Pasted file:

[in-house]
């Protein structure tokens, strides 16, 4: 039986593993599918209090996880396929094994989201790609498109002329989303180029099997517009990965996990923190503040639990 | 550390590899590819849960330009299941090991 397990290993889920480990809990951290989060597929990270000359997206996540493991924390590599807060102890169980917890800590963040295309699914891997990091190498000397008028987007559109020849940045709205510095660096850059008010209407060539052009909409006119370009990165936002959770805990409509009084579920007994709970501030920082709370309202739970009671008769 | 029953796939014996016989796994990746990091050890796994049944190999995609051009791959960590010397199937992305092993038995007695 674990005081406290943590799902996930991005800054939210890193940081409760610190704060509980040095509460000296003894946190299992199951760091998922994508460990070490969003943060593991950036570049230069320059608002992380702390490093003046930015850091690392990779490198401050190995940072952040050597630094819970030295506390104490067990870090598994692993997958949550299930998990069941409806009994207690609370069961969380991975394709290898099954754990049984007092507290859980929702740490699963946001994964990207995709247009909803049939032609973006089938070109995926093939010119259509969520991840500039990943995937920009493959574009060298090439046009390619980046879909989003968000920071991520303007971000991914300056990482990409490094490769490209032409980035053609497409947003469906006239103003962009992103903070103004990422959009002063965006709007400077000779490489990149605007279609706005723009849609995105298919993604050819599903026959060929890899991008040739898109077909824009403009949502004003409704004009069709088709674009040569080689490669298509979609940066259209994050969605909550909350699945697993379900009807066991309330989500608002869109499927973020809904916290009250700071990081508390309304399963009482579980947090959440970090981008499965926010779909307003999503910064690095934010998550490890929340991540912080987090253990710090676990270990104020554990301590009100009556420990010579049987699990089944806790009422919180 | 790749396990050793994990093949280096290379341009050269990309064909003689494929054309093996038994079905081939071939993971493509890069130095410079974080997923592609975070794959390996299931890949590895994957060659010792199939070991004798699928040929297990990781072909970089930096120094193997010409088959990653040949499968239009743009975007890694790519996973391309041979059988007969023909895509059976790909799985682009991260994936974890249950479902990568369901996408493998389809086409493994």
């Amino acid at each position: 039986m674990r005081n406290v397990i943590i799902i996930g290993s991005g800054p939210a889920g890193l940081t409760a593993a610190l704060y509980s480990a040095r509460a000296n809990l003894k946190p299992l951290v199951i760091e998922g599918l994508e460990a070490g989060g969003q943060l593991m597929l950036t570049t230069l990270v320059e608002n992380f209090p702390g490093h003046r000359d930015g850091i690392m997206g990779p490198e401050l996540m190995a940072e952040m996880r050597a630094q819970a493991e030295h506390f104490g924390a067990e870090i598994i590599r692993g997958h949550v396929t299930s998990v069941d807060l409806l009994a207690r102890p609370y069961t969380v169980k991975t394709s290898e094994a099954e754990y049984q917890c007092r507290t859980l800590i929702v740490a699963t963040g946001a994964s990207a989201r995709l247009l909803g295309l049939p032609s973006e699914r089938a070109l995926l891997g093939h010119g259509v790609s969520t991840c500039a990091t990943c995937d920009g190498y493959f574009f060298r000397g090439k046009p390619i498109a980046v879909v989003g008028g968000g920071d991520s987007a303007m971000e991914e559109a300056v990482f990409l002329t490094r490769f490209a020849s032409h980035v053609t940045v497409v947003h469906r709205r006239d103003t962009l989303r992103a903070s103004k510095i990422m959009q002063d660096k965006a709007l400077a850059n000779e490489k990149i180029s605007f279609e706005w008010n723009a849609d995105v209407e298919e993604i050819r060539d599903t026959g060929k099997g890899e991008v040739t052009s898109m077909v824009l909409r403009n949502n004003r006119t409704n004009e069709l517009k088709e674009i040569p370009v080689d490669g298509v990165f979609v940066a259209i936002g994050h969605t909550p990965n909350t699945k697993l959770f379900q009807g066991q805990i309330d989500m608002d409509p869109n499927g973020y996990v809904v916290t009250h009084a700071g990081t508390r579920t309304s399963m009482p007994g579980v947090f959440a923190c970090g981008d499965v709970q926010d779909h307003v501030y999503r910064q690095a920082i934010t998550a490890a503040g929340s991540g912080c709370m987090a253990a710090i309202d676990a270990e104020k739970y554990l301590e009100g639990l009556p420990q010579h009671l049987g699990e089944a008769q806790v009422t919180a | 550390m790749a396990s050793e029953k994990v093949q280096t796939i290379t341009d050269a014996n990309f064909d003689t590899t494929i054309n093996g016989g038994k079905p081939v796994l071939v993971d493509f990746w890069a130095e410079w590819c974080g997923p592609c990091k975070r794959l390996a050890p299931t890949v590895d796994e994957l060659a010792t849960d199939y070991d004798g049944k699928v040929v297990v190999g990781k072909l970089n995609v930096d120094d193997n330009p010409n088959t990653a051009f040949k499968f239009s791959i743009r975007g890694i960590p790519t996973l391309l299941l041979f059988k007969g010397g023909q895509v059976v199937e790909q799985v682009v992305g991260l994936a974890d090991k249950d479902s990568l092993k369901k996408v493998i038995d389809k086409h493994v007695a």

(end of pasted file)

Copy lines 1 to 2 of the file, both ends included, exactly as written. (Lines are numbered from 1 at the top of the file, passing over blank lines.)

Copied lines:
[in-house]
């Protein structure tokens, strides 16, 4: 039986593993599918209090996880396929094994989201790609498109002329989303180029099997517009990965996990923190503040639990 | 550390590899590819849960330009299941090991 397990290993889920480990809990951290989060597929990270000359997206996540493991924390590599807060102890169980917890800590963040295309699914891997990091190498000397008028987007559109020849940045709205510095660096850059008010209407060539052009909409006119370009990165936002959770805990409509009084579920007994709970501030920082709370309202739970009671008769 | 029953796939014996016989796994990746990091050890796994049944190999995609051009791959960590010397199937992305092993038995007695 674990005081406290943590799902996930991005800054939210890193940081409760610190704060509980040095509460000296003894946190299992199951760091998922994508460990070490969003943060593991950036570049230069320059608002992380702390490093003046930015850091690392990779490198401050190995940072952040050597630094819970030295506390104490067990870090598994692993997958949550299930998990069941409806009994207690609370069961969380991975394709290898099954754990049984007092507290859980929702740490699963946001994964990207995709247009909803049939032609973006089938070109995926093939010119259509969520991840500039990943995937920009493959574009060298090439046009390619980046879909989003968000920071991520303007971000991914300056990482990409490094490769490209032409980035053609497409947003469906006239103003962009992103903070103004990422959009002063965006709007400077000779490489990149605007279609706005723009849609995105298919993604050819599903026959060929890899991008040739898109077909824009403009949502004003409704004009069709088709674009040569080689490669298509979609940066259209994050969605909550909350699945697993379900009807066991309330989500608002869109499927973020809904916290009250700071990081508390309304399963009482579980947090959440970090981008499965926010779909307003999503910064690095934010998550490890929340991540912080987090253990710090676990270990104020554990301590009100009556420990010579049987699990089944806790009422919180 | 790749396990050793994990093949280096290379341009050269990309064909003689494929054309093996038994079905081939071939993971493509890069130095410079974080997923592609975070794959390996299931890949590895994957060659010792199939070991004798699928040929297990990781072909970089930096120094193997010409088959990653040949499968239009743009975007890694790519996973391309041979059988007969023909895509059976790909799985682009991260994936974890249950479902990568369901996408493998389809086409493994």